Travel with kids is challenging. And it is endearing! Seeing experiences through their eyes is the best! Here is a summary of travelling to Thailand and Cambodia with my 6 year old and 2 year old.
For a few weeks before take-off, I prepared the girls. We looked at pictures of the plane and I showed them what their seat would look like. We practiced buckling up and talked about what take-off would feel like. We gave them new bags and let them select special toys to pack. I also prepped them for airport security.
I stalked travel blogs and processed my fear with anyone who would listen. Over and over.
I packed my Osprey bag o’ many pockets with everything I could think of: healthy snacks, homeopathic remedies, changes of clothes, wet wipes, diapers, hand sanitizer, gum, ginger, peppermint oil, small trash bags, neck pillows, a few surprise toys, iPad loaded with WonderPets, trayblecloths, and every trick I could think of.
Checking my bag one more time. Can you feel my fear?
Departure security was a breeze. We had to go through once in Atlanta and again in Korea. The girls were champs. I was thankful I read ahead of time that kids no longer need to take their shoes off. I saw some parents dealing with kid shoes when they didn’t have to. When we left Cambodia, Cedar got a pat down. She was furious but complied. The worst security was returning to Atlanta. After going through customs, we had to go through security again (!! after we landed, grrr). My foggy brain wasn’t on top of it. I didn’t realize Norah had a bottled water from the flight. She got into a screaming match with a TSA agent when her water was taken. It was ugly. Meanwhile, I inadvertently took a set of silverware (knife included) from the plane which made it through without notice. I guess everyone was distracted by my 6 year old screaming.
When we flew from Bangkok to Phnom Penh, Scott flew back to the US. I failed to prepare Norah for this separation which happened rather quickly. So going through passport control and security in Thailand? Norah was crying and yelling, “I want my daddy. Don’t take me from my daddy. Daddy!! Daddy!! I don’t want to go with YOU!” I didn’t think I would make it through with my apparently abducted child. I was also afraid she was going to bolt when we had to walk through the metal detectors separately.
Except for the flight-we-will-not-speak-of, the flights were smooth. I wasn’t able to sleep or relax and had to be creative to stay one step ahead of the girls, but I was happy. The first flight I ever took my children on was 15 hours! Where is my medal?
- I used a babyleg to cover Cedar’s buckle during take-off so she would be less inclined to unbuckle.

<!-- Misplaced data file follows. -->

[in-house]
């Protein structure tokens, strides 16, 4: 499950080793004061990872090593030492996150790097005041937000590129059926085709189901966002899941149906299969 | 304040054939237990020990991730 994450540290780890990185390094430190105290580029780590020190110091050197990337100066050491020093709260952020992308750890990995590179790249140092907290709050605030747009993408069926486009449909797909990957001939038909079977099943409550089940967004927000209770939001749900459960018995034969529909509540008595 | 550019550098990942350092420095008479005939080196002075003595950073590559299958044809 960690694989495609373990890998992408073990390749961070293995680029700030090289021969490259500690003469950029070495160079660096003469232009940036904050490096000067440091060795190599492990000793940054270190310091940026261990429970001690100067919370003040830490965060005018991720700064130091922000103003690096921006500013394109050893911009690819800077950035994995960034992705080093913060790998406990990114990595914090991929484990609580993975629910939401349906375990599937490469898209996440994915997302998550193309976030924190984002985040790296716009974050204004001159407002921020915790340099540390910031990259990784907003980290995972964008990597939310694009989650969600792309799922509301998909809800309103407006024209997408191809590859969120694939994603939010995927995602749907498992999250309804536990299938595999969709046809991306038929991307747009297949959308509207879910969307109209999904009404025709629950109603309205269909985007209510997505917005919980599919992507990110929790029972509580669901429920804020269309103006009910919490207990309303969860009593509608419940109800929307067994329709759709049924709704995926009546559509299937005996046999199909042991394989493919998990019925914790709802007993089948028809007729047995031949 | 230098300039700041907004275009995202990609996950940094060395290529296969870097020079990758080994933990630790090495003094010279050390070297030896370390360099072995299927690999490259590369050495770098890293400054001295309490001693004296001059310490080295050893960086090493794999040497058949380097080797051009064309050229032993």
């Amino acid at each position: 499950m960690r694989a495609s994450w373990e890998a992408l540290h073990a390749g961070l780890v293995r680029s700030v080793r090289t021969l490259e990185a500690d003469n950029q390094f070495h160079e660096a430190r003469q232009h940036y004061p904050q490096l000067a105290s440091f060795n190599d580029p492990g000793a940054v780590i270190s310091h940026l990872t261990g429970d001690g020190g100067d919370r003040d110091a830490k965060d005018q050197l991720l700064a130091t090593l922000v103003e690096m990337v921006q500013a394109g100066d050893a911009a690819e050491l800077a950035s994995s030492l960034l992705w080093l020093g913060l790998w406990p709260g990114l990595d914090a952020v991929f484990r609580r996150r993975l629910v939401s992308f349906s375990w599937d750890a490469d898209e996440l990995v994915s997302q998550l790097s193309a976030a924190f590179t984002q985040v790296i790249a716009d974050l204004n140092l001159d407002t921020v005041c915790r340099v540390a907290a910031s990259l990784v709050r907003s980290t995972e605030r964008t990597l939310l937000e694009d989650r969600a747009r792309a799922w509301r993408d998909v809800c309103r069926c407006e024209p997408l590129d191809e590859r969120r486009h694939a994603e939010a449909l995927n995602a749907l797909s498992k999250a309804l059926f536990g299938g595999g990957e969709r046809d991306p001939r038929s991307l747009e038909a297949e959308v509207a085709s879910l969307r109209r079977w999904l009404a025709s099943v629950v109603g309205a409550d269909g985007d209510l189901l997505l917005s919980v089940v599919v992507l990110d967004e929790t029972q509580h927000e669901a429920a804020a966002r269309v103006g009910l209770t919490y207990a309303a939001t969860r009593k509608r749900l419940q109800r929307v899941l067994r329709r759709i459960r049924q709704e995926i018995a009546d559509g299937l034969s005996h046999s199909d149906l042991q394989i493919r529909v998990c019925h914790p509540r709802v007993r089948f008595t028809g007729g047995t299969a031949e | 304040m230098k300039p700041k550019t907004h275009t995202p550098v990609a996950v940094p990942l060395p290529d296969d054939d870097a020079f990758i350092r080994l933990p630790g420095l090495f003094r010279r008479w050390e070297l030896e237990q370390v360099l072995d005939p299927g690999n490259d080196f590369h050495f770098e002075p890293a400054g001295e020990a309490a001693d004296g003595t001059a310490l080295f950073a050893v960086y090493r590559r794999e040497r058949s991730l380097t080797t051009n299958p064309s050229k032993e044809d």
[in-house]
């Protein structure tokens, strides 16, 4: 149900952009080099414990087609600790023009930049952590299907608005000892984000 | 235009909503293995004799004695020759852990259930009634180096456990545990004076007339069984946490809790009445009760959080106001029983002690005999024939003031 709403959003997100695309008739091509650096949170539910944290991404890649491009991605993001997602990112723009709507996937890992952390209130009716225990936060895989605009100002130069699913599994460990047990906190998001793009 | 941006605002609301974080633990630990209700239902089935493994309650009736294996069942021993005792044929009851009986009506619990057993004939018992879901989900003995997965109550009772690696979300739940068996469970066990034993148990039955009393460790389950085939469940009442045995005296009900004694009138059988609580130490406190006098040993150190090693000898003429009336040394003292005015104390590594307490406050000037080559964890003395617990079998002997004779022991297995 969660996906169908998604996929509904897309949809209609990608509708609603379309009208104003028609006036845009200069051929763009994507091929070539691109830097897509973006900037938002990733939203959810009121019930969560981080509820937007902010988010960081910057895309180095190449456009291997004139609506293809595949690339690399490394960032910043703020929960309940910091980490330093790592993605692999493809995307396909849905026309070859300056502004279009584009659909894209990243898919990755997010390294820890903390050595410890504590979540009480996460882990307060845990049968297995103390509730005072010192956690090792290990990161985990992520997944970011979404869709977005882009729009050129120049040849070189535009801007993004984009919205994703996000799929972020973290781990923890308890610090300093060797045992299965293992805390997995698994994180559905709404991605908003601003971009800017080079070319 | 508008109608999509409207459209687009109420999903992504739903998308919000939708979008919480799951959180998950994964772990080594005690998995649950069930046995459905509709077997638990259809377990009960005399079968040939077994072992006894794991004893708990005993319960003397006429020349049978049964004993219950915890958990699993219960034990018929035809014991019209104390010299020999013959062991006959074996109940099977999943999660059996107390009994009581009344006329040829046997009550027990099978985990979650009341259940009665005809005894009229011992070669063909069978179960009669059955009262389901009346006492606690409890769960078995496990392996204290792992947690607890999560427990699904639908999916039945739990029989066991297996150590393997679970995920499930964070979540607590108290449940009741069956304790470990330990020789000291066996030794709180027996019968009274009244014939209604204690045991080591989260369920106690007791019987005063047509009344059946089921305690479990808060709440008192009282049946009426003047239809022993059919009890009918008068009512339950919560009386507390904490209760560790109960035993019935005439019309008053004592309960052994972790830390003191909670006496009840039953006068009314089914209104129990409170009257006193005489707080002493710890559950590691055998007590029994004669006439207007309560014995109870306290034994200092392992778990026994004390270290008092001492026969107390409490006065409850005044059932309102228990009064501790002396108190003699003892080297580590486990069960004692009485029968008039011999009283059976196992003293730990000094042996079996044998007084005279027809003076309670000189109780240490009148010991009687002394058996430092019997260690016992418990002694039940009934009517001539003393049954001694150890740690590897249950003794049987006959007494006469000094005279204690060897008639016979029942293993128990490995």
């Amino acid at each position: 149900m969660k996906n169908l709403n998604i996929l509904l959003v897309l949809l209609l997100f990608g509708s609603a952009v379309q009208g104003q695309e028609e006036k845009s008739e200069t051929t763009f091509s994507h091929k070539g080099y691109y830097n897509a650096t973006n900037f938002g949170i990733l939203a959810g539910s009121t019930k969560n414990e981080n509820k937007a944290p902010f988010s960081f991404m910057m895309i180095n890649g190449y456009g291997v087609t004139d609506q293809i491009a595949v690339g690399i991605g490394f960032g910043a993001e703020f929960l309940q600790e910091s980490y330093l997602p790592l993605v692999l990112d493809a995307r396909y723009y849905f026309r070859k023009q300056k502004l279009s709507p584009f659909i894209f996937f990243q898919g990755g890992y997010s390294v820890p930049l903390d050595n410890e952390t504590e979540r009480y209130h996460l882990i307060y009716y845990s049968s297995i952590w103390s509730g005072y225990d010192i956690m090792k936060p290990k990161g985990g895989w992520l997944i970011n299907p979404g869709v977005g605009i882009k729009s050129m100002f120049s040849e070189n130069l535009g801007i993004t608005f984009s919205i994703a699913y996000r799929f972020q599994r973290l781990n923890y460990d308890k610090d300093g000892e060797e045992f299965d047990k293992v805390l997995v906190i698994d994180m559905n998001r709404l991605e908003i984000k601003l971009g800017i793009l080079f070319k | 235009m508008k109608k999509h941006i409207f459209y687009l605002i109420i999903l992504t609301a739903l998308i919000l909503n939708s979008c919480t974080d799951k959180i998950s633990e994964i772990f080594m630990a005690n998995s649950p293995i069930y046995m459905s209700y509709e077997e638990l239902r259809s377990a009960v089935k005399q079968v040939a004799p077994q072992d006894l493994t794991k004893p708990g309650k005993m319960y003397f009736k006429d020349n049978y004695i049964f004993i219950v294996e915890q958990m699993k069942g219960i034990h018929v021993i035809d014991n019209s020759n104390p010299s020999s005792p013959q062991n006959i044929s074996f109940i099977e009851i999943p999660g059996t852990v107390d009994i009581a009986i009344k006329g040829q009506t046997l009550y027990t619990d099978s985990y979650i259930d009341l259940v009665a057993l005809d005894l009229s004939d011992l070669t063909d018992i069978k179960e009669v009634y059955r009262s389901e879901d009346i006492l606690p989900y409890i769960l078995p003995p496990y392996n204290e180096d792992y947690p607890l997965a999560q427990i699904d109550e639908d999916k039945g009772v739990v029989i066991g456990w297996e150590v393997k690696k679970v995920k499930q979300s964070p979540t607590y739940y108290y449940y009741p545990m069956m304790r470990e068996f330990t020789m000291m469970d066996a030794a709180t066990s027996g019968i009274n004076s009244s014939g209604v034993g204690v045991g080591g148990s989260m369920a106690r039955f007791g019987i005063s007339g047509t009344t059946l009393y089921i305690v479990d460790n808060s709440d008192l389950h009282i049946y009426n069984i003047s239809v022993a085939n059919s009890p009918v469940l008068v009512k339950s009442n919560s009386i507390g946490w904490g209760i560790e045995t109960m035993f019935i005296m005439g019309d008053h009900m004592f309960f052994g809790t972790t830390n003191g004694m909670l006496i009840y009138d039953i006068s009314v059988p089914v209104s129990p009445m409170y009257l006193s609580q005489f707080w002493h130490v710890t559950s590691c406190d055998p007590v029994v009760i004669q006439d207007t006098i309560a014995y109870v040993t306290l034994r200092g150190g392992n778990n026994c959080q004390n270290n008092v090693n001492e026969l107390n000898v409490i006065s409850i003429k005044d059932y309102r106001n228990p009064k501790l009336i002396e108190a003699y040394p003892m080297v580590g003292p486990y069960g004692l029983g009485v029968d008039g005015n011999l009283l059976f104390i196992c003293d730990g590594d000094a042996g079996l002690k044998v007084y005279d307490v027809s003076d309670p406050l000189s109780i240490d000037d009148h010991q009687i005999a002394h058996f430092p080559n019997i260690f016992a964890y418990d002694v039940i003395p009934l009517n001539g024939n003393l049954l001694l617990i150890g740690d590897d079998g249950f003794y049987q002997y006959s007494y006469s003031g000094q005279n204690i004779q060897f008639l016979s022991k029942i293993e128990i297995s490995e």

- I removed the girls shoes right away to minimize accidental kicks to the seat in front of us.
- I asked the flight attendant to disable the “call” button on Cedar’s controls.
- I filled a prescription of Valium for my sweet husband.
- I packed kid-friendly headphones for the girls and Scott packed a splitter so they could watch the same screen.
We also packed LIGHT. No stroller or carseats. Minimal luggage. Smallish soft-structured carry-on bags. I know many parents have to travel with gear. I don’t think I would have managed that gracefully.
Korean Air was amazing. There was always a flight attendant walking around with someone’s baby or toddler. They tried so hard to convince Cedar to go with them. She wasn’t falling for it. They kept the kids on a sugar-high which I wasn’t thrilled about. Every time they saw a child, they offered candy/brownie/cookie. An example of the kid’s meal: corndog, spaghetti, potato chips, yogurt, juice, pudding, candy bar, brownie, bread/butter/jam, and tiny packaged snacks I didn’t recognize. Even the breakfast meals looked like that. It was astounding.
Other brownie points for Korean Air:
They were very much on “crying child patrol.” If a child was fussy, they must be soothed at all costs. Which meant, even if the seatbelt sign was on, I was encouraged to hold Cedar. Children were allowed to break any rule.
The toys they gave the girls were perfect. Magnadoodles, aquadoodles, colored pencils, crayons, stickers, stencils, coloring books.
There were video games, kids music, good movie choices, cartoons, and read-aloud books.
Soft blanket, pillow, bottled water, slippers, toothbrush/paste, wet wipes, headphones in every seat.
Lots and lots of food and drink.
At one point, I thought “Wow, this is started to get really challenging. We must be almost there.” That is when I took this picture. Yep. Only half-way.
The final return flight was the best. Norah sat with my mom on a different row. Cedar slept 10 of the 14 hours! Of course, much of that was ON me which meant I didn’t get to move much.
The time difference was 12 hours. When we arrived in Thailand, jetlag only affected Cedar. The first night, she stayed awake crying, “It NOT nighttime. It NOT.” In a bleary daze, I decided to give her half a melatonin that I’d brought for us. She was asleep in 15 minutes. So I used the melatonin for the first few nights.
Coming home, the jetlag hit both the girls. And for almost a week, they woke between midnight-3am asking for breakfast. Ah well. I just got up with them, poured cereal, and put a movie on.
They loved every type of transportation we tried. I worried we would never get them buckled in carseats again!
P.S. one of the strangest things I saw: A woman with a newborn in a bucket-style carseat. The baby was strapped in. But the woman was carrying the carseat while riding on a moto. The carseat was sort of dangling from the side. A man was driving and a toddler was seated between them. I’m not sure why she bothered with the carseat.
You are my new hero! We’ve done days long car trips (obvs) but I haven’t flown with kids since E was a 16 month old and our only babe! Brilliance = the babylegs over the seat buckles. Tucking your tips away for future reference, thanks! 🙂
Thanks for the journal of wonderful memories!